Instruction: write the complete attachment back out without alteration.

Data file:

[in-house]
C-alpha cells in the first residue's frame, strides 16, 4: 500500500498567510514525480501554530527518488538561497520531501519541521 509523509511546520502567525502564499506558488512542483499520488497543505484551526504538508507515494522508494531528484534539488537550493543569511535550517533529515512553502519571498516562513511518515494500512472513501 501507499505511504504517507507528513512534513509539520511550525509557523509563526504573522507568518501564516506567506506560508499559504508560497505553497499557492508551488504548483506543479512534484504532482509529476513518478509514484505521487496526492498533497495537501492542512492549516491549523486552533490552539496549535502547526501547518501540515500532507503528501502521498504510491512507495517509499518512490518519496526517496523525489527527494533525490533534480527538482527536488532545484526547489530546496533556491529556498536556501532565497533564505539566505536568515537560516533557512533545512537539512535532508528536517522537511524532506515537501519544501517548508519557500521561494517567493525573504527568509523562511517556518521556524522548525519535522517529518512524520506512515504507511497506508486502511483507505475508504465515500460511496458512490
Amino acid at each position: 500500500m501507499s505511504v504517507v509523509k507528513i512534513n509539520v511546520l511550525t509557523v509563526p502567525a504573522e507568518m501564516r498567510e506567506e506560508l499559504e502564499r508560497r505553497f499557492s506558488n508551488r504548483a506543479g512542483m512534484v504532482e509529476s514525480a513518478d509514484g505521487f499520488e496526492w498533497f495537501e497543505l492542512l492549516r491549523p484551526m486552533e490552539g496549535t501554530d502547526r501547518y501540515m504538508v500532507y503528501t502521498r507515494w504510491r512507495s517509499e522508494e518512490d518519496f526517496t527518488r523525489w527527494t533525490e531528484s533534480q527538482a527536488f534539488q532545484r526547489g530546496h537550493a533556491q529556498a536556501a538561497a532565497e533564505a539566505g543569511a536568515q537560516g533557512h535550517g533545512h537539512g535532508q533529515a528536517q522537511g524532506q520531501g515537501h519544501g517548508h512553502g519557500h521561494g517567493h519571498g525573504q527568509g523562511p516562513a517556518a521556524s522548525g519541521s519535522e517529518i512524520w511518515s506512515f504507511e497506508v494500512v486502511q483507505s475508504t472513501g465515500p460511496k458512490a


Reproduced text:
[in-house]
C-alpha cells in the first residue's frame, strides 16, 4: 500500500498567510514525480501554530527518488538561497520531501519541521 509523509511546520502567525502564499506558488512542483499520488497543505484551526504538508507515494522508494531528484534539488537550493543569511535550517533529515512553502519571498516562513511518515494500512472513501 501507499505511504504517507507528513512534513509539520511550525509557523509563526504573522507568518501564516506567506506560508499559504508560497505553497499557492508551488504548483506543479512534484504532482509529476513518478509514484505521487496526492498533497495537501492542512492549516491549523486552533490552539496549535502547526501547518501540515500532507503528501502521498504510491512507495517509499518512490518519496526517496523525489527527494533525490533534480527538482527536488532545484526547489530546496533556491529556498536556501532565497533564505539566505536568515537560516533557512533545512537539512535532508528536517522537511524532506515537501519544501517548508519557500521561494517567493525573504527568509523562511517556518521556524522548525519535522517529518512524520506512515504507511497506508486502511483507505475508504465515500460511496458512490
Amino acid at each position: 500500500m501507499s505511504v504517507v509523509k507528513i512534513n509539520v511546520l511550525t509557523v509563526p502567525a504573522e507568518m501564516r498567510e506567506e506560508l499559504e502564499r508560497r505553497f499557492s506558488n508551488r504548483a506543479g512542483m512534484v504532482e509529476s514525480a513518478d509514484g505521487f499520488e496526492w498533497f495537501e497543505l492542512l492549516r491549523p484551526m486552533e490552539g496549535t501554530d502547526r501547518y501540515m504538508v500532507y503528501t502521498r507515494w504510491r512507495s517509499e522508494e518512490d518519496f526517496t527518488r523525489w527527494t533525490e531528484s533534480q527538482a527536488f534539488q532545484r526547489g530546496h537550493a533556491q529556498a536556501a538561497a532565497e533564505a539566505g543569511a536568515q537560516g533557512h535550517g533545512h537539512g535532508q533529515a528536517q522537511g524532506q520531501g515537501h519544501g517548508h512553502g519557500h521561494g517567493h519571498g525573504q527568509g523562511p516562513a517556518a521556524s522548525g519541521s519535522e517529518i512524520w511518515s506512515f504507511e497506508v494500512v486502511q483507505s475508504t472513501g465515500p460511496k458512490a